Memory loss can range anywhere from annoying to devastating, depending on its causes.
No one wants to lose their memory. If your memory is starting to go, there are many things you can do. The first step in fighting memory loss is to determine the cause. Once you know what’s taking your memories, you can determine the best plan to fight it.
The most common cause of memory loss is aging. As we age, we naturally lose some of the memory capabilities we previously had. While you can’t stop the effects of aging, you can take steps to slow them down.
You should eat a healthy diet rich in fruits, vegetables, fish, and other protein sources. These foods contain nutrients that will help feed your brain and keep it working properly.
You should also keep your body in shape by getting regular exercise. If you are older and can’t move as much as you used to, try to get up and walk as much as you can, every little bit helps. Along with exercising your body, you should also take steps to exercise your mind.
Try to work on puzzles that require accessing memories and using deductive reasoning like crosswords or Sudoku. You can also make an effort to learn new skills and practice them regularly. This will help keep your neurons firing and your mind in shape.
One important thing you should always remember is that memory loss due to aging is a slow process. If you notice a sudden or steep progressive loss of memory, it’s important to see a doctor immediately. If your memory loss is caused by a medical problem, early detection could be the key to treatment.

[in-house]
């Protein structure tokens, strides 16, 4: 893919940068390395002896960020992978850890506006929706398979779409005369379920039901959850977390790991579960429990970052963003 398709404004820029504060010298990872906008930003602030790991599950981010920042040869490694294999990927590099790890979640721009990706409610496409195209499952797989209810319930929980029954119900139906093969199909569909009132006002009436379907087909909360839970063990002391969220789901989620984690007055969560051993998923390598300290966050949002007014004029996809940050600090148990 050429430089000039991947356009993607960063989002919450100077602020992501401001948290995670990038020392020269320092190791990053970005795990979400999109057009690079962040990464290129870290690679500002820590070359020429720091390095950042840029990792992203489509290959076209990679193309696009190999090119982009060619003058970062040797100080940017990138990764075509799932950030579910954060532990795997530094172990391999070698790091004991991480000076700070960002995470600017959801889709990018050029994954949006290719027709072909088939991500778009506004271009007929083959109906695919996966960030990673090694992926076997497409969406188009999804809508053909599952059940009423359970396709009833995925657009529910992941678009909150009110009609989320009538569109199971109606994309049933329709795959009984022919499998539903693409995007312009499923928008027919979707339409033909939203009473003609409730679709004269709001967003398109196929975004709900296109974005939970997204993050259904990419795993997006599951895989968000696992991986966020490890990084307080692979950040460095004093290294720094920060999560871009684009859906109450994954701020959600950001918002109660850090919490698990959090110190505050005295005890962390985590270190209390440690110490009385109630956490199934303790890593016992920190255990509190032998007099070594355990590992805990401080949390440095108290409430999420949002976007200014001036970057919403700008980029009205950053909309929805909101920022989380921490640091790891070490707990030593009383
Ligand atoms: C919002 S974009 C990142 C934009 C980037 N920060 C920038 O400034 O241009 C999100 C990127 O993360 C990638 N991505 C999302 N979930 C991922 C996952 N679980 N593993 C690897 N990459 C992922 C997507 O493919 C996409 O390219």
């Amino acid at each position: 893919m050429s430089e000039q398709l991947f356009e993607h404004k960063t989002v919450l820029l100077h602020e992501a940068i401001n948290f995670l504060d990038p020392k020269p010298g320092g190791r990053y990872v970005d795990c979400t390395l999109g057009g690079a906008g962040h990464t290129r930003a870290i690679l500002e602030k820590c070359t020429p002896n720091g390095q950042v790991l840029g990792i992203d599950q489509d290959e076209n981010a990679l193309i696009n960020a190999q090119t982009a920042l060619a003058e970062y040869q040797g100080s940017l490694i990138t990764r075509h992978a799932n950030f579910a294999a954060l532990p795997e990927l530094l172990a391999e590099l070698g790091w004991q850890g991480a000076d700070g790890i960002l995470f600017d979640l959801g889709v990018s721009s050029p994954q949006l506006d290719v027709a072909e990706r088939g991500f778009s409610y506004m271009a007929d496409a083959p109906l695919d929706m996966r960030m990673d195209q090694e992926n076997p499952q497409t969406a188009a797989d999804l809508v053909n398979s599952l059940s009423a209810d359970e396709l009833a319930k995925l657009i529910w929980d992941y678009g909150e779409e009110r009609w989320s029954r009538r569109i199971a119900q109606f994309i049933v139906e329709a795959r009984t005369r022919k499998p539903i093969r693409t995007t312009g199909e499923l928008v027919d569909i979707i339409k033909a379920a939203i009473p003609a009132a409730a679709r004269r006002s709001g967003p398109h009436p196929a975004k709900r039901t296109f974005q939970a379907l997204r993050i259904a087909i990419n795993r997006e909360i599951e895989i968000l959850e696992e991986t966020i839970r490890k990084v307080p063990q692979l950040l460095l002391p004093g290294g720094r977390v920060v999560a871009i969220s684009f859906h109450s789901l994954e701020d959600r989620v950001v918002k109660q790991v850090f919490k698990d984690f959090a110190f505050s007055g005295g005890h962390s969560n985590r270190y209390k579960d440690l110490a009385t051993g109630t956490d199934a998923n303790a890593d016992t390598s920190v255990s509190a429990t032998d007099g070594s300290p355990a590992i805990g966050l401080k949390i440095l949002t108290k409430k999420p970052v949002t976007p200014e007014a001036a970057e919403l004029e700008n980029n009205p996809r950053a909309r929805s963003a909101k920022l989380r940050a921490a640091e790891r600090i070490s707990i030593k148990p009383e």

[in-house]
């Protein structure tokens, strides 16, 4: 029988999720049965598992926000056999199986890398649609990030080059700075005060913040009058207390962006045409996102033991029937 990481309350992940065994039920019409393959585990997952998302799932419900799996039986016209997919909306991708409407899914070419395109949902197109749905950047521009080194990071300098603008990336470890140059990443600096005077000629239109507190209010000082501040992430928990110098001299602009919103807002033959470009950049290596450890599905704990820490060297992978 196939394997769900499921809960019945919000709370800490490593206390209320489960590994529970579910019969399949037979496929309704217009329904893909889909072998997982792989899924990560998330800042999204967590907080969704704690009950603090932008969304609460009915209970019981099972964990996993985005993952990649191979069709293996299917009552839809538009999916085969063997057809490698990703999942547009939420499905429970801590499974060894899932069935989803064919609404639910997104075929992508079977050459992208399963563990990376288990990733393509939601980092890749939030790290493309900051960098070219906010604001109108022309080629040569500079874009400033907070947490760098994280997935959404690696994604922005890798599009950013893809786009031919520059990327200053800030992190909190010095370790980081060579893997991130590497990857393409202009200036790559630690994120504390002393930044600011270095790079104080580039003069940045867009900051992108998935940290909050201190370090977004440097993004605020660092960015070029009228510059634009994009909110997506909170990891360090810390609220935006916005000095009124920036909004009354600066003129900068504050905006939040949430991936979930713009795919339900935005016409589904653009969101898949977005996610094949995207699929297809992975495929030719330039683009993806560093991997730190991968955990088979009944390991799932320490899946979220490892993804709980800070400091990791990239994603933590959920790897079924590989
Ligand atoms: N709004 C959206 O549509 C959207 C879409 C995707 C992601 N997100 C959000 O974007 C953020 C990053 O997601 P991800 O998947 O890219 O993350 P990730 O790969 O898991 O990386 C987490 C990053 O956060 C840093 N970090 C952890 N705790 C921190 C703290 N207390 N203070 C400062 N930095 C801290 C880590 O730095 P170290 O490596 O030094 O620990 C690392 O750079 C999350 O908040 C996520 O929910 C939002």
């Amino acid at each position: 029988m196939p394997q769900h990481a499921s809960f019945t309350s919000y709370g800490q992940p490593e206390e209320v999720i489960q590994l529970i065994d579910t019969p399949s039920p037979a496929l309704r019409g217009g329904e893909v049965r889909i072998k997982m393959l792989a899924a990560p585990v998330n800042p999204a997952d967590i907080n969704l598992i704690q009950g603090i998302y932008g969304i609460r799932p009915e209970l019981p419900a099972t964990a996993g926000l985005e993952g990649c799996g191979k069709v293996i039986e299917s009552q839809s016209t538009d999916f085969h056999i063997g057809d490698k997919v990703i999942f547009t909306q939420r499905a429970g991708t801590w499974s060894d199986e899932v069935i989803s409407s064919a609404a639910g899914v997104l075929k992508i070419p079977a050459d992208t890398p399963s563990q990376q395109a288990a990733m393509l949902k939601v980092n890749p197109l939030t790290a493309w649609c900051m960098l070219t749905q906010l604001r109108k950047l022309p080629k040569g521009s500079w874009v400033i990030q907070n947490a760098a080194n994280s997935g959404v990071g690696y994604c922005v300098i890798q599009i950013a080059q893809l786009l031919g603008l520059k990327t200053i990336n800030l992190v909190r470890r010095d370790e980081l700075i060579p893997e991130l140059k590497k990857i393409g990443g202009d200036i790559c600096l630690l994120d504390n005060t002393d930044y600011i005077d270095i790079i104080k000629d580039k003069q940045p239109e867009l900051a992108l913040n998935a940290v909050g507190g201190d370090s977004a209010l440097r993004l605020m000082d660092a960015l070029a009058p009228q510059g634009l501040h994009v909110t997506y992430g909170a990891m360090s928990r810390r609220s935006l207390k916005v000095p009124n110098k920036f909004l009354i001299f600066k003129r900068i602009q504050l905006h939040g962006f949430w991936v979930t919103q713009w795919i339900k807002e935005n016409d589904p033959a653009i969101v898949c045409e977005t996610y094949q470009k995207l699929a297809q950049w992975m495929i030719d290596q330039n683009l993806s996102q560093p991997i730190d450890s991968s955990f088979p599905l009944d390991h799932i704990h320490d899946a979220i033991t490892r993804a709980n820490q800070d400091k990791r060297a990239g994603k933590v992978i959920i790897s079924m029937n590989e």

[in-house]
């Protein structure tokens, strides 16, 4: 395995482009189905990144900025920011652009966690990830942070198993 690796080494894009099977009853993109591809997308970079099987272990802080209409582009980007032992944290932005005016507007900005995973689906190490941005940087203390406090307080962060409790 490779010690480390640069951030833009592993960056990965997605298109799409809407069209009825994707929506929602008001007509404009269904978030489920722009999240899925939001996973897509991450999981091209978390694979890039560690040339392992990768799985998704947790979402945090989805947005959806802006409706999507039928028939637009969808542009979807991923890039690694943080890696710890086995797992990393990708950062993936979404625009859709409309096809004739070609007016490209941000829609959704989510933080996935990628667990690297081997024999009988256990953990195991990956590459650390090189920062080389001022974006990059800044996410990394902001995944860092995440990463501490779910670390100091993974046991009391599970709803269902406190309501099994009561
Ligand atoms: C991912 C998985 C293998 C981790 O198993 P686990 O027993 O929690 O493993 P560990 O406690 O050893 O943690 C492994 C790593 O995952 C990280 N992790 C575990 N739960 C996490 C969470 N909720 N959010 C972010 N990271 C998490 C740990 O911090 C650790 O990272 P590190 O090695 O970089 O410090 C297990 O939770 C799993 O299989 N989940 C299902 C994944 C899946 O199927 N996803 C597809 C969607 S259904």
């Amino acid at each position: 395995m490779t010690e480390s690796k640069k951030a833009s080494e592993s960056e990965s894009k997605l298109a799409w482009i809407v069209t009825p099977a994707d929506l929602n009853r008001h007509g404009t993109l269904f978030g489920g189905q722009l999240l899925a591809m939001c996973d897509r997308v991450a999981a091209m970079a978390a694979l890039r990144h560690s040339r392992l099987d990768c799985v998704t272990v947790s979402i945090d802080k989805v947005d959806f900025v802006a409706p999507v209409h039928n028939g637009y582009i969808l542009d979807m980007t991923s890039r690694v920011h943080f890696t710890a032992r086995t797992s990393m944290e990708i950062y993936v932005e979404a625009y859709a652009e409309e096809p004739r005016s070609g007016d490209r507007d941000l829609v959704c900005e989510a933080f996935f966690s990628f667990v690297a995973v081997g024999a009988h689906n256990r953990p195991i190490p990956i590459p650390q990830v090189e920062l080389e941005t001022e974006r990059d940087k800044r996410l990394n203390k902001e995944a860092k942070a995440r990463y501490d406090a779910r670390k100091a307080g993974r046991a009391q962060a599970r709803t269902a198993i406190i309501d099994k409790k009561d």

Memory loss can be caused by Alzheimer’s or other neurodegenerative diseases, brain tumors, stroke, infection, or seizures. All of these are very serious and need to be treated as soon as possible. If you find you have a neurodegenerative disorder, you’ll probably find it helpful to take the steps mentioned above along with your prescribed medicines and therapy.
As with aging, you may not be able to prevent all memory loss from these conditions, but you can see improvement or slowed losses.
Have you been feeling kind of down lately? Clinical depression is caused by (and may cause) chemical imbalances in the brain. If your brain isn’t working correctly due to depression, you may experience some memory loss. If you’re noticing memory loss along with symptoms of depression like sadness, changes in appetite, and not want to participate in activities; you should seek treatment immediately.
In addition to the therapy or prescription medication a psychiatrist may give you; eating right, exercise, and getting plenty of rest are good ways to help combat depression.
You may notice memory loss shortly after going on a new medication. Many times these drugs are simply making you very tired, which is why you are forgetting. Other medicines, particularly barbiturates, can just make you stop remembering things you used to.
If memory loss from a medication is interfering with your everyday life, ask your doctor if there are any other options for treatment. You may also want to look into herbal remedies which generally have fewer side effects than conventional medications.
The key to dealing with memory loss is to start taking action early. The sooner you act, the more likely you are to be able to stop or slow memory loss. If your main concern is aging or Alzheimer’s, it’s best to start before you notice a problem.